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A study which has published its results in the Clinical Infectious Diseases has found that herpes simplex virus and syphilis were associated with an increased risk of hepatitis B virus (HBV). Study results indicated that women with HIV-positive compared to HIV-negative women had a higher prevalence of hepatitis B surface antigen (43% of HIV+ women and 22% of HIV-), natural immunity to HBV, and isolated anti-HBc pattern but had a lower prevalence of vaccine immunity. Furthermore, 37% of the HIV-positive women with hepatitis B antibodies had an isolated anti-HBc pattern making them more at risk of cirrhosis and hence a shorter life span. Researchers expressed concern that more than half of the HIV-positive women who didn't have HBV weren't successfully vaccinated against it (vaccination may not have elicited an immune response). Prevalence of HBV infection appeared to be linked with number of sexual partners (48% of women with more than 10 partners and 28% of women with less than 10 partners). Older, black or uneducated women were more at risk of HBV infection. Hepatitis C, alcohol abuse and liver-toxic medications have all contributed to the liver diseases that causes illness or death in HIV patients.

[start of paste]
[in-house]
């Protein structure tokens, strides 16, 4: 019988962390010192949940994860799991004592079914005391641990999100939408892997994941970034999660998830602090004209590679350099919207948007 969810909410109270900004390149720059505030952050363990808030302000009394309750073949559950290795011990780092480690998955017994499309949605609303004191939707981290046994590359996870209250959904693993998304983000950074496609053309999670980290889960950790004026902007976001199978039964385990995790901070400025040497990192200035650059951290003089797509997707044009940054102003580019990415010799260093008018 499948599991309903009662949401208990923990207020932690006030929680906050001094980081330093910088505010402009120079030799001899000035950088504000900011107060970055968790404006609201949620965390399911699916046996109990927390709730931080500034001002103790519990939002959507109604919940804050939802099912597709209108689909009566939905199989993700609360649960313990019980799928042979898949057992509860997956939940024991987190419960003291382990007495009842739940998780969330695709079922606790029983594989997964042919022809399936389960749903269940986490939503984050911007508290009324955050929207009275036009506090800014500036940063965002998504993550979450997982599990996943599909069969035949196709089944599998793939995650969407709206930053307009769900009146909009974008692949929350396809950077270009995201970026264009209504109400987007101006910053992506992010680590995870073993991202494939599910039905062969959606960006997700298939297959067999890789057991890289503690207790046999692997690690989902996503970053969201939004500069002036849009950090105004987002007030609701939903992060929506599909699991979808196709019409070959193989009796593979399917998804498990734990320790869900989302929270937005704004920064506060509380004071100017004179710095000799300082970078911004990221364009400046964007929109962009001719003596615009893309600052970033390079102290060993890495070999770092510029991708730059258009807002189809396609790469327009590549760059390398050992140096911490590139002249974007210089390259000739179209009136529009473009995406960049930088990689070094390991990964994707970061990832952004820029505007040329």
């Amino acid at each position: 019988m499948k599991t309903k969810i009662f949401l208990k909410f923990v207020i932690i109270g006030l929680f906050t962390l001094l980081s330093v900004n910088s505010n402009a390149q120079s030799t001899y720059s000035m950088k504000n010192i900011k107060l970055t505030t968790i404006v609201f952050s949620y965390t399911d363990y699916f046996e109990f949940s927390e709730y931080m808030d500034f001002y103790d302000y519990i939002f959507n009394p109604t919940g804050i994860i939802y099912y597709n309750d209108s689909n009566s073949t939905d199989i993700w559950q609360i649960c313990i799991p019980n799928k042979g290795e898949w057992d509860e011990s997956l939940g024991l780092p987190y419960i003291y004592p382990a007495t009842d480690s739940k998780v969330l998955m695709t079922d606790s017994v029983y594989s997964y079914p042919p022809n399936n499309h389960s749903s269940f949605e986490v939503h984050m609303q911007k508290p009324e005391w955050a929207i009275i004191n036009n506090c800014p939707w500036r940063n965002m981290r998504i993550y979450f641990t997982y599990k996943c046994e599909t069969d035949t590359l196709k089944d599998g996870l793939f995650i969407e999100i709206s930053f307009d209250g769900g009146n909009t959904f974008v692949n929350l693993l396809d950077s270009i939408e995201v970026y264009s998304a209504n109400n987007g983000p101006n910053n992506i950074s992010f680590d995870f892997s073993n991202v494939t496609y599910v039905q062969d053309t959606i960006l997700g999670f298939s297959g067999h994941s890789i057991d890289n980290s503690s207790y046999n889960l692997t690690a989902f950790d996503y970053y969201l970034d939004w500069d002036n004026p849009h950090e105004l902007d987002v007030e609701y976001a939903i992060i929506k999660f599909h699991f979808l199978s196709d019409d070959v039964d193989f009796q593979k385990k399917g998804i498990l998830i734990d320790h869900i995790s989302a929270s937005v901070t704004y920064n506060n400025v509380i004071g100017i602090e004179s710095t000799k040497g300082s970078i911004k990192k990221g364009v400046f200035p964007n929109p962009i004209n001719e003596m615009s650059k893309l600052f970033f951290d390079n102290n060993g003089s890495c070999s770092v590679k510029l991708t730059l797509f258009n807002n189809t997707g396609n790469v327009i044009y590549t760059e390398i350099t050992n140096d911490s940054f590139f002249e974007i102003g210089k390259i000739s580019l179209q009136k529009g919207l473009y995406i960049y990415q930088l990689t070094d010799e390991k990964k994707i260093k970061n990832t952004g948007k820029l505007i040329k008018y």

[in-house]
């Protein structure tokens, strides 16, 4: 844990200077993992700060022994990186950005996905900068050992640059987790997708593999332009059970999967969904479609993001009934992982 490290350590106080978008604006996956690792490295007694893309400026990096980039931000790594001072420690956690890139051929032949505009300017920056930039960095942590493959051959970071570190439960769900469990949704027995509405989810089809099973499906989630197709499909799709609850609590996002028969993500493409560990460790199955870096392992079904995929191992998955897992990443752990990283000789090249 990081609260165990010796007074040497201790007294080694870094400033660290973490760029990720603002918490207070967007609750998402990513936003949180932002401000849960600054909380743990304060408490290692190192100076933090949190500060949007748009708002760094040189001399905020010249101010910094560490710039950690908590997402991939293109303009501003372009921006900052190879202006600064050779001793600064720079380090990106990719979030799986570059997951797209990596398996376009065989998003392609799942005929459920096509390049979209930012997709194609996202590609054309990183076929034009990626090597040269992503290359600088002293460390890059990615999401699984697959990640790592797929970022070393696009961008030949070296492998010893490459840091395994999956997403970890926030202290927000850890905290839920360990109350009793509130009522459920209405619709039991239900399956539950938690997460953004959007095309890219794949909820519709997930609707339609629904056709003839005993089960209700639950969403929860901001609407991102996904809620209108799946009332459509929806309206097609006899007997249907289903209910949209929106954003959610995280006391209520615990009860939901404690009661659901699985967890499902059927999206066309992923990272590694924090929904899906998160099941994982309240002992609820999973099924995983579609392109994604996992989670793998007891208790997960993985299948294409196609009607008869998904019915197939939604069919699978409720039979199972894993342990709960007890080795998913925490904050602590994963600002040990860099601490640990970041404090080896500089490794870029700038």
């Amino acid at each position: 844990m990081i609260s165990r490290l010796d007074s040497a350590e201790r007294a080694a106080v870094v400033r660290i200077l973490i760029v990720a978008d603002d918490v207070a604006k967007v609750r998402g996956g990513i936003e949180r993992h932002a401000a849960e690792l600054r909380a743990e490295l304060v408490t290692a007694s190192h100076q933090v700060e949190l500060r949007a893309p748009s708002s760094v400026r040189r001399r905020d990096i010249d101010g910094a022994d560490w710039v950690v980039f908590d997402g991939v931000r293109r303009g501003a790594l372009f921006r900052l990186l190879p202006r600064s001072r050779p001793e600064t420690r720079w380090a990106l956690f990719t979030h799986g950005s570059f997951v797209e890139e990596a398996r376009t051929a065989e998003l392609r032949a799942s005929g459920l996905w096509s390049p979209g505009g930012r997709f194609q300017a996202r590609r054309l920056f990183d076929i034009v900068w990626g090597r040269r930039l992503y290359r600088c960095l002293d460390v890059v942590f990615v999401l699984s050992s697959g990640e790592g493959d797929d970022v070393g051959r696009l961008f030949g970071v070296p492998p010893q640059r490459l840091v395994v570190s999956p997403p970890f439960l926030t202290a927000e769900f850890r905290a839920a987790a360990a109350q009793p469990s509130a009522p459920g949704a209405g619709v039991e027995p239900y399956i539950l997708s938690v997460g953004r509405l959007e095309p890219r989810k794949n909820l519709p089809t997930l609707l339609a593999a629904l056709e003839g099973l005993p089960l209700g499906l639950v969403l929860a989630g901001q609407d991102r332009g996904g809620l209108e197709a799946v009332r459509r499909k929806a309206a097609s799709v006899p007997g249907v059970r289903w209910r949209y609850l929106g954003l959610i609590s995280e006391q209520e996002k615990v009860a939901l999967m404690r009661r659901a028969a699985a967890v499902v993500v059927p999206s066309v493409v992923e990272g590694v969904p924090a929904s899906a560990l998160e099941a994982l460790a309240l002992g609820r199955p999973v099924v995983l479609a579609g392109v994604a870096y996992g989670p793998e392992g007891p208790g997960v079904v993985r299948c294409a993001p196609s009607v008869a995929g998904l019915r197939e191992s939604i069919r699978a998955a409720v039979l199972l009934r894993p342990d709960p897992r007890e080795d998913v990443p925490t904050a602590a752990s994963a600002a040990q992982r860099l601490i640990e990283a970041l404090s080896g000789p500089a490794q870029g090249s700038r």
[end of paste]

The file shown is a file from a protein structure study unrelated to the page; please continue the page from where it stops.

Source: summary of medical news story as reported by Aids Map
About: Herpes and syphilis infections increase risk of Hepatitis B in women
Date: 26 November 2004
Source: Aids Map
Author: Edwin J. Bernard
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